LAS VEGAS (KTNV) — After a bad experience with a renter, property owner Michelle Stiles has concerns about the Las Vegas housing market and how the current eviction moratorium will impact landlords in the long run.
Last year, Michelle rented a home in the northwest area of Las Vegas out to a tenant who proved she was employed and had more than $24,000 in the bank. As soon as Gov. Steve Sisolak ordered the eviction moratorium in Nevada, her tenant stopped paying all rent and utilities. Michelle says she waited about five months for assistance from the government.
“I didn’t see any rent for quite some time and then the CARES Act came into play, so basically I had to manage without until August when finally the CARES money came through,” Stiles said.
The tenant’s lease was not renewed, but left the home with thousands of dollars worth of damage when she moved out. The tenant left holes on almost every door in the house, ripped out cabinets, flooded and stained the carpets, left cigarette butts, moldy food, and piles of trash everywhere.
“There’s really no repercussion. What am I going to do? There’s nothing I can do. I can’t go to small claims court. Do I think the time and energy is going to get me anywhere? I don’t,” Stiles said.
Stiles wonders how many renters may be taking advantage of the eviction protections and how many landlords will suffer as a result. She is concerned that a perceived lack of protections for landlords will cut them out of the housing market entirely, leaving less homes for rent.
“I don’t think landlords are this evil entity that maybe people think they are. They are real people too, just trying to make it, get ahead, and this is where they chose to invest,” Stiles added.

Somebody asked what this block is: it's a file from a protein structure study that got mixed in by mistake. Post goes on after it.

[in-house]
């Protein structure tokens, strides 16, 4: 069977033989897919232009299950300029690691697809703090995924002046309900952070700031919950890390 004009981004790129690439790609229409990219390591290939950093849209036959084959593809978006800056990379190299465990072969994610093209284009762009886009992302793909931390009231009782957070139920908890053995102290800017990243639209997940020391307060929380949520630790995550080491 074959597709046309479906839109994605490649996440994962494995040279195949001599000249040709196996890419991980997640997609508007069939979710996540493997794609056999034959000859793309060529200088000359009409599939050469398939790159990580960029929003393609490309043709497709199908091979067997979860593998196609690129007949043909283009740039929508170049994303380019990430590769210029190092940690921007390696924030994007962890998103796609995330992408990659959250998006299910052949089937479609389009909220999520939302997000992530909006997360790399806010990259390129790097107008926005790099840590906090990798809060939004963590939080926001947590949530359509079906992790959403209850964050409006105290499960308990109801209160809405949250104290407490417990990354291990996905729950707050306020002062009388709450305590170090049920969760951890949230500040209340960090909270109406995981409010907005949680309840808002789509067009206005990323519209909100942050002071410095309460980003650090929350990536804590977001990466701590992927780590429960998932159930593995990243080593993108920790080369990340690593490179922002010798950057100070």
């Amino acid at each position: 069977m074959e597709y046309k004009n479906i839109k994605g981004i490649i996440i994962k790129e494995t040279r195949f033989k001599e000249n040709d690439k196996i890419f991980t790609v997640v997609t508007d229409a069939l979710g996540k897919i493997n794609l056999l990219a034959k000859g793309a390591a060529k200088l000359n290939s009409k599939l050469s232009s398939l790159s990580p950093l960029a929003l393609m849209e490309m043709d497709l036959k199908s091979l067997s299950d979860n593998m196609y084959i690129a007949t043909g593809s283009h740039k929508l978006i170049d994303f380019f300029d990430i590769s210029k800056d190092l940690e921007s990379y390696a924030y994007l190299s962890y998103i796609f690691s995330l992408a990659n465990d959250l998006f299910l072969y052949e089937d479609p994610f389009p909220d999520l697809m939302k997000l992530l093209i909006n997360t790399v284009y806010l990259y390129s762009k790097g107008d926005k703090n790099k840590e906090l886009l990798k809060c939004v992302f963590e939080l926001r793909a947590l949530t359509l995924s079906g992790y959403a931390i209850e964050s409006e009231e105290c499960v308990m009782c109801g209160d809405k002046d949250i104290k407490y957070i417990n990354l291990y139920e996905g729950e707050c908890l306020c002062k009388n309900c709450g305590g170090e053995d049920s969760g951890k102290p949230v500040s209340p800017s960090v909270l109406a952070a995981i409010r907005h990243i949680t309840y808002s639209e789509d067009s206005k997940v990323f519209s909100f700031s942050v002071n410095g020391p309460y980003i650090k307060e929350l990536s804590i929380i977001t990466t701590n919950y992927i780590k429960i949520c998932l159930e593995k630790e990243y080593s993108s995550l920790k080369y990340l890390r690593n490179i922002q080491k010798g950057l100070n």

Jim Berthold is directing attorney for the Consumer Rights Project at Legal Aid Center of Southern Nevada. He says the guidelines for eviction protections have changed so much over the last year, it’s difficult for both tenants and landlords to know their rights.
“If there’s an issue with a tenant, like the tenant is causing damage on the property or the tenant is really not entitled to those protections, the landlord has been able to proceed with an eviction. Landlords and tenants just don’t know enough about the protections in place to know what their rights are,” Berchtold added.
He first suggests working together to get a piece of the CARES Act funding.
“There is still a huge pot of rental assistance money that is waiting to be distributed,” Berchtold said.
If a landlord can prove a tenant is claiming eviction protections fraudulently, Berchtold says you may have to take it to court, but you don’t need to hire a lawyer. He suggests visiting the self-help center in the courthouse to find all the eviction documents.
“If a landlord has evidence that a tenant is claiming those protections and really not entitled to them, the landlord can still go ahead with an eviction and challenge that in court and ask the judge to make a determination,” Berchtold said.
This article was written by Kelsey McFarland for KTNV.